Cheap Trade Credit and Competition in Downstream Markets
Antitrust authorities and scholars in industrial organization should start to consider trade credit besides prices in their decisions. That is the recommendation by Professor Mariassunta Giannetti in the paper “Cheap Trade Credit and Competition in Downstream Markets”, recently accepted for publication in the Journal of Political Economy.
Trade credit is by far the most important source of short-term funding for firms. Huge and tiny firms fund themselves with trade credit, and extend trade credit to their customers. Largely for lack of good data sources, trade credit is understudied.
The research team consisting of; Mariassunta Giannetti, Stockholm School of Economics and Swedish House of Finance; Nicolas Andre Benigno Serrano-Velarde, Bocconi University; and Emanuele Tarantino, Mannheim University provide evidence that suppliers offer cheap trade credit to ease competition in downstream markets. Suppliers that have to transfer surplus to high-bargaining-power customers would want to offer an increasing price schedule to preserve sales to other buyers. Suppliers can implement this by choosing a trade credit limit up to which customers can purchase on account. This contractual feature allows suppliers to maintain high-bargaining-power customers' marginal costs high and limits competition in the downstream market.
Empirically, Mariassunta Giannetti and her colleagues find that trade credit targets infra-marginal units and is granted when suppliers fear the cannibalization of sales to other customers. Exploiting a law that lowered the cost of offering trade credit, the researchers show that higher provision of trade credit to high-bargaining-power customers leads to an expansion of the suppliers' sales to low-bargaining-power customers.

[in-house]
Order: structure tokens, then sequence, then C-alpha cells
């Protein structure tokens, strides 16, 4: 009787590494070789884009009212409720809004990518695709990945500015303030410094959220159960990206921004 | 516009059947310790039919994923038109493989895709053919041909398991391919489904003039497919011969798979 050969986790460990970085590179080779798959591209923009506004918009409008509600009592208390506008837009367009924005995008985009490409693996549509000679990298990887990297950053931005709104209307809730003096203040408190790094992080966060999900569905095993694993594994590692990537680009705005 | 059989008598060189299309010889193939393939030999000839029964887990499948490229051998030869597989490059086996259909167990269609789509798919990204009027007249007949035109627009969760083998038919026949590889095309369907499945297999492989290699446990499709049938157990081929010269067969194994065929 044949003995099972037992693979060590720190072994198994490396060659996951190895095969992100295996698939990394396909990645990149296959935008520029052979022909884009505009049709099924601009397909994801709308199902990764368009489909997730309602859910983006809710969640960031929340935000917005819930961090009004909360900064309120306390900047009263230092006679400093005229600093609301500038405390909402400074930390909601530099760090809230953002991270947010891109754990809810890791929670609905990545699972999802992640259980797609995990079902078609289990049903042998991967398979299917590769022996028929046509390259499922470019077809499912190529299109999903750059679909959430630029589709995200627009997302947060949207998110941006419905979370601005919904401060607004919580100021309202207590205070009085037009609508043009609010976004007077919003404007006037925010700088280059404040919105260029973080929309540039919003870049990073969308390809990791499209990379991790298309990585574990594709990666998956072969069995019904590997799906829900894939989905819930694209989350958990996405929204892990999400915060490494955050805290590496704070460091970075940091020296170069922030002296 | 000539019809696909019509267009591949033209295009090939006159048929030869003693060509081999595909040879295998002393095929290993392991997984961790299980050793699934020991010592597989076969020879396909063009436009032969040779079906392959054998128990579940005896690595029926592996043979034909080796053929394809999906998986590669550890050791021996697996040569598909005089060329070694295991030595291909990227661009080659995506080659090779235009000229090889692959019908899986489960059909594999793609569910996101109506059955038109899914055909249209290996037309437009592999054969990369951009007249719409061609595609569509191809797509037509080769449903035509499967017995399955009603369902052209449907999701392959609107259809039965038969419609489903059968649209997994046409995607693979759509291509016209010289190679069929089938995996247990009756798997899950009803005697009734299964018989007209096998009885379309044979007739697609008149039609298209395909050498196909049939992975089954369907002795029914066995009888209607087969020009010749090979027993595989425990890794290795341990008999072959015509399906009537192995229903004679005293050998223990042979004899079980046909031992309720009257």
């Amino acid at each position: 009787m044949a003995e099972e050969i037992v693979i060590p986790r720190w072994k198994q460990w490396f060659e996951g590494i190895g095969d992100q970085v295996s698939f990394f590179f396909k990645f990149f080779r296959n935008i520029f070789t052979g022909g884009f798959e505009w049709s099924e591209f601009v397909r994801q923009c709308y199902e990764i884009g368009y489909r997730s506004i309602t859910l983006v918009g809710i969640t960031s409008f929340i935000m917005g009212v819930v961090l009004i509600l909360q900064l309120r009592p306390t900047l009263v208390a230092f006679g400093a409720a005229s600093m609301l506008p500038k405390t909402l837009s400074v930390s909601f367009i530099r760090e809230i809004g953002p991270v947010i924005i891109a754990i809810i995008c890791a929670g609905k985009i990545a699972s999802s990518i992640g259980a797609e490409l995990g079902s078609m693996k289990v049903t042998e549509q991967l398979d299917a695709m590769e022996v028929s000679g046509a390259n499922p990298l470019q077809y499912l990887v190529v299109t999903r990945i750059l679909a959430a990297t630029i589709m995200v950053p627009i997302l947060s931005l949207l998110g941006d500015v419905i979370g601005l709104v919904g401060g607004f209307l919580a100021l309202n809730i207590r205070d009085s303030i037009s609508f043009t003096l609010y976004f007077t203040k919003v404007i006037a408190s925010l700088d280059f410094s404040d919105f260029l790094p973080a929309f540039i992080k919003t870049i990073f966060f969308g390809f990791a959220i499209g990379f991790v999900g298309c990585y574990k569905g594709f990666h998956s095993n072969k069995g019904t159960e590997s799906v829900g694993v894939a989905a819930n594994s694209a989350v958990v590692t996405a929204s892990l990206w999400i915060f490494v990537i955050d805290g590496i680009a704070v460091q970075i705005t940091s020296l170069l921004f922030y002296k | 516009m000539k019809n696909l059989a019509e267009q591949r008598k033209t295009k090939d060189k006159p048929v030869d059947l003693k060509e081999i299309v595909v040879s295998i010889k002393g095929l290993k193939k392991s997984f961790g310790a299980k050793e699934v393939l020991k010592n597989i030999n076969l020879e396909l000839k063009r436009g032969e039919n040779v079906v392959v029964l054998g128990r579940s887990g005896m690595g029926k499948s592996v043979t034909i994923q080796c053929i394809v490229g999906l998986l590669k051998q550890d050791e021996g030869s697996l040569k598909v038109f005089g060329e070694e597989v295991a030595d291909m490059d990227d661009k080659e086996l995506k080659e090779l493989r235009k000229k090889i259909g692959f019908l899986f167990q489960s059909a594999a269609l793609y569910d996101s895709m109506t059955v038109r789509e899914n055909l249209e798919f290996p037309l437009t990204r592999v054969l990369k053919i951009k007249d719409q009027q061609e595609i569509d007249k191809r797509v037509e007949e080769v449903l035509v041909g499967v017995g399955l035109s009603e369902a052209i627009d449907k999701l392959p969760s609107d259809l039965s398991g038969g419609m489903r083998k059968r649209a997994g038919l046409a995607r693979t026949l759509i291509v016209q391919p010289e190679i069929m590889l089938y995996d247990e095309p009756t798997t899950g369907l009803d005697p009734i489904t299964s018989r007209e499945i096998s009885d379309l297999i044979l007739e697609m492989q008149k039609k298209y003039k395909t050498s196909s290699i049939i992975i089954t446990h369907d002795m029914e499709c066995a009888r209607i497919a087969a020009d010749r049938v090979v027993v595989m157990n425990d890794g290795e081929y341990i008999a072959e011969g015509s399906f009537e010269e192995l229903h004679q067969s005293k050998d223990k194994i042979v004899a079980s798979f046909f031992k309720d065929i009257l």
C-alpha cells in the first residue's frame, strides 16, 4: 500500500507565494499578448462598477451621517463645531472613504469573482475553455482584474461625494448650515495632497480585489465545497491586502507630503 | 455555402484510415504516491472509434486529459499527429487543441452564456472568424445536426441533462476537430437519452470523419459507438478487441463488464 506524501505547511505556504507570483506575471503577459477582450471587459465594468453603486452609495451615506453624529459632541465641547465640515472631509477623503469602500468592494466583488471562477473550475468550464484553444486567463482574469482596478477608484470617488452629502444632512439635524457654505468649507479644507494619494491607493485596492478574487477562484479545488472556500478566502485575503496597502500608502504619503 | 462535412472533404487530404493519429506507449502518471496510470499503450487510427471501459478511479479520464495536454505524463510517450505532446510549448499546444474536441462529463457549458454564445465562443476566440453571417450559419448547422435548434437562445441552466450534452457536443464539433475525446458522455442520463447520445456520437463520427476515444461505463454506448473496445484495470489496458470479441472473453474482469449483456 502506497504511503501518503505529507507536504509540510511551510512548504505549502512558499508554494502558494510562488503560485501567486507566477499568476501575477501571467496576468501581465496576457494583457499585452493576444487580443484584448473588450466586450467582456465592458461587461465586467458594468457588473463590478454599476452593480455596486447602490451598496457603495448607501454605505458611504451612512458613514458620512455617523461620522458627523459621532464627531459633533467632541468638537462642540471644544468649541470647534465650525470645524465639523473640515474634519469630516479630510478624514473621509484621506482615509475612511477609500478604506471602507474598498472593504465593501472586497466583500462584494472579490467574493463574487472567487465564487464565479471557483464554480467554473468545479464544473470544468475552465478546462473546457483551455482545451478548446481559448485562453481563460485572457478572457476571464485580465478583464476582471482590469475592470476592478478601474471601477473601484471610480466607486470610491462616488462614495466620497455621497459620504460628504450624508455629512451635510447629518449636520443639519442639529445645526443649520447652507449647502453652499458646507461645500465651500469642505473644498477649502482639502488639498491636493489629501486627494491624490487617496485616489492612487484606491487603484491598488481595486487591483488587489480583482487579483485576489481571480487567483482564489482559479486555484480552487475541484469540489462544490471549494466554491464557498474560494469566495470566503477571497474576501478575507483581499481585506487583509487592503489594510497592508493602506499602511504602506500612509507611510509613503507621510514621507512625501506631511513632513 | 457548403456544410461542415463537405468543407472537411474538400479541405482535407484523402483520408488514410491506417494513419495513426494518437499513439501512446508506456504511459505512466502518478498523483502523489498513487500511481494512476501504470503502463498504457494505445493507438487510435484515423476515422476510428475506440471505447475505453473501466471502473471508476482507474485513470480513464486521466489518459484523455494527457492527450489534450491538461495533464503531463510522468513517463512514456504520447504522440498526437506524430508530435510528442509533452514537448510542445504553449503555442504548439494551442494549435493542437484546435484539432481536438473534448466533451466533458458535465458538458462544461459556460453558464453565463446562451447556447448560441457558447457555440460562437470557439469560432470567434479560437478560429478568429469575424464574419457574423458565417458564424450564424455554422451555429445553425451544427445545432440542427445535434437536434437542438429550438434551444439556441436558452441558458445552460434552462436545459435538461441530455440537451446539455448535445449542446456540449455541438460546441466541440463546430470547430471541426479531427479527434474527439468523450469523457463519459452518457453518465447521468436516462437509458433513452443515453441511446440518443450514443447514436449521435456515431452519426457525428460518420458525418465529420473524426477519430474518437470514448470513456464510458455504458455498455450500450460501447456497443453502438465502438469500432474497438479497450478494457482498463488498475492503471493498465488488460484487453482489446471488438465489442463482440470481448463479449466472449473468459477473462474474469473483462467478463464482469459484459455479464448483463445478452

– Offering funding to a customer is a credit decision and like any other extension of credit may reflect risk consideration. For this reason, we show that suppliers can offer a lot of cheap trade credit to some important customers and very little or no trade credit to other customers, says Mariassunta Giannetti.
A new framework for competition authorities
The paper provides a new framework for competition authorities to evaluating the effects of trade credit on competition. While it may appear to provide an unfair competitive advantage to large firms, trade credit favors relatively smaller firms and is desirable when concerns about dynamic efficiency are important. Trade credit, however, is costly in terms of static efficiency, as it favors entry by maintaining higher prices in the downstream market.
– Our paper provides a new framework for competition authorities to evaluating the effects of trade credit on competition. In a follow up we are currently exploring how trade credit helps the transmission of unconventional monetary policy in the euro area, says Mariassunta Giannetti.